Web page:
Zipline Brewing Company - Maple Bourbon Barrel-Aged Barleywine Ale

Zipline Brewing Company - Maple Bourbon Barrel-Aged Barleywine Ale


English-style Barleywine aged in Maple Bourbon Barrels


United States

Bottle size:


Alcohol by Volume:


Zipline Brewing Company - Maple Bourbon Barrel-Aged Barleywine Ale

  • ABV:

  • Bottle Size:

  • Serving Temperature:

    54–60° F
  • Suggested Glassware:

    Snifter, Tulip, or Teku glass

We wanted to include a barleywine from Zipline, and we were thrilled to be able to secure enough of their Maple Bourbon Barrel-Aged Barleywine for the club. This hefty barleywine is 12.8% ABV—definitely a good one for sharing. It’s brewed in the English style, and then gets aged in bourbon barrels that previously held maple syrup. The net result is a super-lush barleywine that gets plump, satisfying maple-bourbon secondary notes from its barrel time.

Zipline’s Maple Bourbon Barrel-Aged Barleywine pours a dense, coppery orange color with modest off-white foam. It’s golden and honeyed in the glass, such that the edges glow. From the initial pour come generous aromatics of caramel and crème brûlée, lux maple syrup, plus a subtle toast from those underlying bourbon barrels. This is incredibly generous barleywine that’s clearly picking up significant influence from its barrel time—and that maple-bourbon combo has us wishing for a fresh-off-the-grill Belgian waffle to go alongside it. Lots of well-developed caramelization throughout, plus touches of cotton candy and vinous warmth.

We’re really impressed by how this barleywine comes together as a whole. There’s a relaxed carbonation adding some lift, while that warmth from the high ABV also helps keep things feeling lean. Zipline’s maple-bourbon barleywine leads with deep red fruits, some decadent caramelization, and crème brûlée’s torched sugar. There’s a nice balance between the intense maltiness and those counterpoints of warming bourbon, barrel toast, and subtle bubbles. It’s a nuanced, massive barleywine that feels super good to drink and brings a lot of extra nuance from its barrel contact. This performs at its best when given some time to warm (this will be true for all four of these beers), and secondary notes of honey and a ginger-like spice appear to complement the maple-bourbon core. One of the best barleywines we’ve tried in a while.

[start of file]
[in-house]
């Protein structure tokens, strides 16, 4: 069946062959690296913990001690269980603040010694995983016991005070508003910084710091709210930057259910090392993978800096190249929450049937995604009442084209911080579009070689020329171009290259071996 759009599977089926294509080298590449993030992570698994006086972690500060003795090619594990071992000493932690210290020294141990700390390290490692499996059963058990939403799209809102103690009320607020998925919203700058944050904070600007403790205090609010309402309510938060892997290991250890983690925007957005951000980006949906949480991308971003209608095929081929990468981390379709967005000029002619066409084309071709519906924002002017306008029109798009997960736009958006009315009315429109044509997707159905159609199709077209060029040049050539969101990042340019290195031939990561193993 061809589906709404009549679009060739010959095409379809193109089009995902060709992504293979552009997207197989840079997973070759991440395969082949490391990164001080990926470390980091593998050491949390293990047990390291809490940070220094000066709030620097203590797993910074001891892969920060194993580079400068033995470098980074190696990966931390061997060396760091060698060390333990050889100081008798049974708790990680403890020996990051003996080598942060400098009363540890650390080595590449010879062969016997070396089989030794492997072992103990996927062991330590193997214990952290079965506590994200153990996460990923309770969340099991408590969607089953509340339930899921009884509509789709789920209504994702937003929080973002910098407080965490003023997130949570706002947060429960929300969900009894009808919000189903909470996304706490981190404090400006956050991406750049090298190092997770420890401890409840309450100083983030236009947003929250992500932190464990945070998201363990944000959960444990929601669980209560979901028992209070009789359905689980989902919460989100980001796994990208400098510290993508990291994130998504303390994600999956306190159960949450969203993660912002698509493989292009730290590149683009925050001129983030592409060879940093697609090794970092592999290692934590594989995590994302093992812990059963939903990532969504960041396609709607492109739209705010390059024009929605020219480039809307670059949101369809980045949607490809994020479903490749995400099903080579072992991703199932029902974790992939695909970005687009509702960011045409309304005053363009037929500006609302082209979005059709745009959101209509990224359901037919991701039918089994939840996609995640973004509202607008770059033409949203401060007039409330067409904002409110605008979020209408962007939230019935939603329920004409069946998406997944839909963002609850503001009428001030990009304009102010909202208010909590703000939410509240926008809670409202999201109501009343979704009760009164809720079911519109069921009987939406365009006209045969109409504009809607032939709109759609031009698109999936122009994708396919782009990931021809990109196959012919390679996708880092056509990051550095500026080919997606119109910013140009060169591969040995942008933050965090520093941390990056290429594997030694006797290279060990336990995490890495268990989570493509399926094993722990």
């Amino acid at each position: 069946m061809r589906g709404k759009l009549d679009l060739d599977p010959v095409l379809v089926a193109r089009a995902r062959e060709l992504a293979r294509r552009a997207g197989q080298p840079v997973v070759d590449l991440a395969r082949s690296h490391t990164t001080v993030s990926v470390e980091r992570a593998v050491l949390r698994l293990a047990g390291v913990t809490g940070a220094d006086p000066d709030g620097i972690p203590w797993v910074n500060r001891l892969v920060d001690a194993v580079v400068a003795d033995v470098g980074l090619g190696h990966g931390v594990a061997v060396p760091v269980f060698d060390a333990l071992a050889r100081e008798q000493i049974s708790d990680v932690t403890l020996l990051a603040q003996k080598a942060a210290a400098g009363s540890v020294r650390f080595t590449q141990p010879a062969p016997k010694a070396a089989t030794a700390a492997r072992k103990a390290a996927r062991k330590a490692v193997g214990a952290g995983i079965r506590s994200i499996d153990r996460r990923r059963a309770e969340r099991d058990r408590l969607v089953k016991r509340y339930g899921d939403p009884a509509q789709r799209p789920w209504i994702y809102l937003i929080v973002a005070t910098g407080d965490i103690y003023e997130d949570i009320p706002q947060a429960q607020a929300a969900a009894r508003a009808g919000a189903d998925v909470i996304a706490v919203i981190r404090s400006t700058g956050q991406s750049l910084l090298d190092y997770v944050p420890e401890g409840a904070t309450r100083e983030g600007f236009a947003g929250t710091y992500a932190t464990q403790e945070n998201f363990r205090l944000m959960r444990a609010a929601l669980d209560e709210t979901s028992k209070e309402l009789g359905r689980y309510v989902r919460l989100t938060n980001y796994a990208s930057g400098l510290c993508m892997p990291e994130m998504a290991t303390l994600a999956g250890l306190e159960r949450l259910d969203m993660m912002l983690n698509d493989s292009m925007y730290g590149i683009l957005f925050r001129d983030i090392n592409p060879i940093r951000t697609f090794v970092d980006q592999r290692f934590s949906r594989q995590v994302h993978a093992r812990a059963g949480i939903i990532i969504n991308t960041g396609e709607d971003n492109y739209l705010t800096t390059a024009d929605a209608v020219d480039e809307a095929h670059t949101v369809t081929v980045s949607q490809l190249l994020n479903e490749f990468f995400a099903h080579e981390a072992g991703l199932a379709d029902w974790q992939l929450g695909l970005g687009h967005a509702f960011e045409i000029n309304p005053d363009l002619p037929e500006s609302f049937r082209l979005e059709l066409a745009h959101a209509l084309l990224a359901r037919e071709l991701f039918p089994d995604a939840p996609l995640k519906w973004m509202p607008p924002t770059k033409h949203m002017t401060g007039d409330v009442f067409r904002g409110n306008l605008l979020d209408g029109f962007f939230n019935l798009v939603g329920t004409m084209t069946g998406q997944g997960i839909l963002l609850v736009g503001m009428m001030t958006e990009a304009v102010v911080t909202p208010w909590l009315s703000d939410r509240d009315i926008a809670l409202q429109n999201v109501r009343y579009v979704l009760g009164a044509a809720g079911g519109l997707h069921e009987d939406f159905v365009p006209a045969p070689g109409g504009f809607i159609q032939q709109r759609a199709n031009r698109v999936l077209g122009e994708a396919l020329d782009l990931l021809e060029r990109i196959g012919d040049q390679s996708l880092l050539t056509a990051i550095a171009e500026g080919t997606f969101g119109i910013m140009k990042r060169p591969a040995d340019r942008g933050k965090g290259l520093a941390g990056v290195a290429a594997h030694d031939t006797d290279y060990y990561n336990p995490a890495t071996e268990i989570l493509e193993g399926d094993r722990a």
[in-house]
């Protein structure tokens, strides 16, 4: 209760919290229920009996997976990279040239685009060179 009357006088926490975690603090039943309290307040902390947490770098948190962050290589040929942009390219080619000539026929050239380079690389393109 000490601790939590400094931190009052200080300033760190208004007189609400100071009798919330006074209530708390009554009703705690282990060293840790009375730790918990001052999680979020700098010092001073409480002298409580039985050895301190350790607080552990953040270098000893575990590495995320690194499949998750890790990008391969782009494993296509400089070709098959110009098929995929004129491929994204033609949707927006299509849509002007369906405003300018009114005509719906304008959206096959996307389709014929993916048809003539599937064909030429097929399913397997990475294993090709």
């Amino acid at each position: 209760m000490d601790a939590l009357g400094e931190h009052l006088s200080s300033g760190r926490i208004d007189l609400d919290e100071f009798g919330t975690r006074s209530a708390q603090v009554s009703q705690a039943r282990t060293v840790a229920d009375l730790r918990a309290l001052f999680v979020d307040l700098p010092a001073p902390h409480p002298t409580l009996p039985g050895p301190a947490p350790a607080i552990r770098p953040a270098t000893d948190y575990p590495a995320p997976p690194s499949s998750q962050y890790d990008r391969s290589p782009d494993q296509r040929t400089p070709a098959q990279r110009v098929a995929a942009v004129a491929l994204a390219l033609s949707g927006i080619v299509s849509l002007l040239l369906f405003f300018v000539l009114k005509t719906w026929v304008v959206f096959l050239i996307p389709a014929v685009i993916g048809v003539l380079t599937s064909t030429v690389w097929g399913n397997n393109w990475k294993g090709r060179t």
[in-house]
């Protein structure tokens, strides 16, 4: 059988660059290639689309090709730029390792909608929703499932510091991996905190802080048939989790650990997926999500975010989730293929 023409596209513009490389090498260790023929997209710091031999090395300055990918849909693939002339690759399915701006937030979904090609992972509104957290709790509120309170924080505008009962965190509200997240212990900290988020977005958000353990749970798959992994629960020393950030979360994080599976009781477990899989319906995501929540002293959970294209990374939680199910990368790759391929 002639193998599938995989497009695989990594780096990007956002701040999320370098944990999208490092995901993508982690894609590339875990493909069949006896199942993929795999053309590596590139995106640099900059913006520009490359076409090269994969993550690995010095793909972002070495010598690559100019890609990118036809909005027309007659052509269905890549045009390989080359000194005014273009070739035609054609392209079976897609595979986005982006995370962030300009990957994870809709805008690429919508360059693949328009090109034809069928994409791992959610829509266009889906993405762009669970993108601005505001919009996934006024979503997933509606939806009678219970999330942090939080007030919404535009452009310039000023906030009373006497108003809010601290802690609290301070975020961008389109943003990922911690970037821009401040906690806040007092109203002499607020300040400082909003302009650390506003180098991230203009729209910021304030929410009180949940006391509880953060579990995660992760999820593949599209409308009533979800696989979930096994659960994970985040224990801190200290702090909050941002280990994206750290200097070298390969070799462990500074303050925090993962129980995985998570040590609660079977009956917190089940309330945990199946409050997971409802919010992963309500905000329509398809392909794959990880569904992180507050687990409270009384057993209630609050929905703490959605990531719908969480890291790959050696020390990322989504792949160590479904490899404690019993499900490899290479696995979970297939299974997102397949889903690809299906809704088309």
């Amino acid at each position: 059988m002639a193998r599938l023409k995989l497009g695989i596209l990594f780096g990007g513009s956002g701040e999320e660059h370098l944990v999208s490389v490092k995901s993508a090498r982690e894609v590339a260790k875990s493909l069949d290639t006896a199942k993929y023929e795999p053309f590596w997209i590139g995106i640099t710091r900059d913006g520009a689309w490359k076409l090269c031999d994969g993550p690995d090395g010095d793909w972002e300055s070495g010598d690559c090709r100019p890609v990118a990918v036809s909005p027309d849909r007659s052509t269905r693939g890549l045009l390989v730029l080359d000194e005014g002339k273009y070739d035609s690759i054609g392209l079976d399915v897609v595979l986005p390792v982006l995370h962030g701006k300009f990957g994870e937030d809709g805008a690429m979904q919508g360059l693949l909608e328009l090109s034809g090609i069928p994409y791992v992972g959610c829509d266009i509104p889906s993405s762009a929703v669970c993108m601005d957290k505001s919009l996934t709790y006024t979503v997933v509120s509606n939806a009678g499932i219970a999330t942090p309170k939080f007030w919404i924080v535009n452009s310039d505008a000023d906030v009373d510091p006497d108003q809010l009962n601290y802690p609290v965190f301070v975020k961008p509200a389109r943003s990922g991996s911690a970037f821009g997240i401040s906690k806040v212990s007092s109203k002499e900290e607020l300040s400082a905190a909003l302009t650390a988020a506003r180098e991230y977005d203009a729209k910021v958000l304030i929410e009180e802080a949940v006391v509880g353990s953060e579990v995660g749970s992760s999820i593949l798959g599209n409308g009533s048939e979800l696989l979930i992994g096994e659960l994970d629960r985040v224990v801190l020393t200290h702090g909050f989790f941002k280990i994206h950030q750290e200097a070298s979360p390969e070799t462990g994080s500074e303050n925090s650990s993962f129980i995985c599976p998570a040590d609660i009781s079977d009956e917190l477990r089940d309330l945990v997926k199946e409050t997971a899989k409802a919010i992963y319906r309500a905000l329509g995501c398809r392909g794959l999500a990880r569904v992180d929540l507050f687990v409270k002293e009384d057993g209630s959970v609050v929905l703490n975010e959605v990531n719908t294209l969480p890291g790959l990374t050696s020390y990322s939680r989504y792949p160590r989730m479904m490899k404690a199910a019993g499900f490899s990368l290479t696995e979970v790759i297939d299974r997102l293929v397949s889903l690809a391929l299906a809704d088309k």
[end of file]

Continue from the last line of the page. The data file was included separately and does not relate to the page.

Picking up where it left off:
The caramelization is already pretty pronounced here, such that we’d be inclined to go easy on further cellaring time. Definitely sturdy enough for a little more time, but ready to pop as is. For food pairings, this maple-bourbon barleywine should go nicely alongside some brisket burnt ends, salted-caramel ice cream, or (as imagined earlier…) a piping-hot Belgian waffle.

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